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Back care advice early in pregnancy has been reported to reduce the incidence and severity of low back pain during pregnancy. This may be particularly important for women with a history of prepregnancy back pain, who may be at increased risk of worsening pain during pregnancy. Simple physiotherapy, exercise programmes and the use of lumbosacral corsets have all been reported to provide symptomatic pain relief during pregnancy.

Use of simple analgesics such as paracetamol and codeine-based preparations is acceptable during pregnancy but non-steroidal anti-inflammatory drugs should be avoided whenever possible. If their use is considered essential, treatment should be agreed with the obstetrician and fetal cardiac ultrasound monitoring arranged because of the risk of premature closure of the ductus arteriosus. Amitriptyline may be prescribed as a co-analgesic, especially if pain is disrupting normal sleep patterns. In cases of severe back pain, strong opioid analgesia may be required.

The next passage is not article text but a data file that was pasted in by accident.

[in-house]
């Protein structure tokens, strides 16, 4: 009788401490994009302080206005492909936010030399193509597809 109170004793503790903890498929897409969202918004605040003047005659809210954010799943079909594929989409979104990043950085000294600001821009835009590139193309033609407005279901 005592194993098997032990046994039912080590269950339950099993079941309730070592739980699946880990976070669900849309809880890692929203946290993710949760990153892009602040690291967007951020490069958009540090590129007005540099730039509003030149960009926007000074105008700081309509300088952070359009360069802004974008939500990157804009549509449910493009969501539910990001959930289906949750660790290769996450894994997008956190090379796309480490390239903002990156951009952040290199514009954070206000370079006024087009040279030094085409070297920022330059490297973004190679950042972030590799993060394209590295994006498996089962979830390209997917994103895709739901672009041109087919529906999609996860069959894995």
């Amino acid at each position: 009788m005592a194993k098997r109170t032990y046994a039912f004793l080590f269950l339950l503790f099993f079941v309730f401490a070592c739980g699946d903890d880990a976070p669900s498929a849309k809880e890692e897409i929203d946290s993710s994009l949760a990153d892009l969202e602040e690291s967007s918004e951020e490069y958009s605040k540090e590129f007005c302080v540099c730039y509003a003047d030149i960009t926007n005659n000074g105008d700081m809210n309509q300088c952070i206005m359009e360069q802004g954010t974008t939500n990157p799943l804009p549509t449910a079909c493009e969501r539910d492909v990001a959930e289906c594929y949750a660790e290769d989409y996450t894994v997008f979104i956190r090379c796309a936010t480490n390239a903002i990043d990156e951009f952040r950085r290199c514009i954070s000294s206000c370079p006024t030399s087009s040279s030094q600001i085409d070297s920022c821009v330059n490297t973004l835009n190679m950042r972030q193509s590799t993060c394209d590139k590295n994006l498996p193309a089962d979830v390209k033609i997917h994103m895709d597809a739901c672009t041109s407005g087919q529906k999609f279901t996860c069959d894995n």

Transcutaneous electrical nerve stimulation for back pain during the second half of pregnancy is not recommended by the manufacturers of the machines but is used in clinical practice, frequently with good effect. Injection of local anaesthetic and steroid into the epidural space, the sacroiliac joints or the symphysis pubis may be considered necessary if symptomatic control of pain cannot be achieved by other methods. The safety of such procedures during pregnancy is unknown, and a risk-benefit analysis must be undertaken for each woman.

Delivery before term may be considered when pain control is difficult to achieve.

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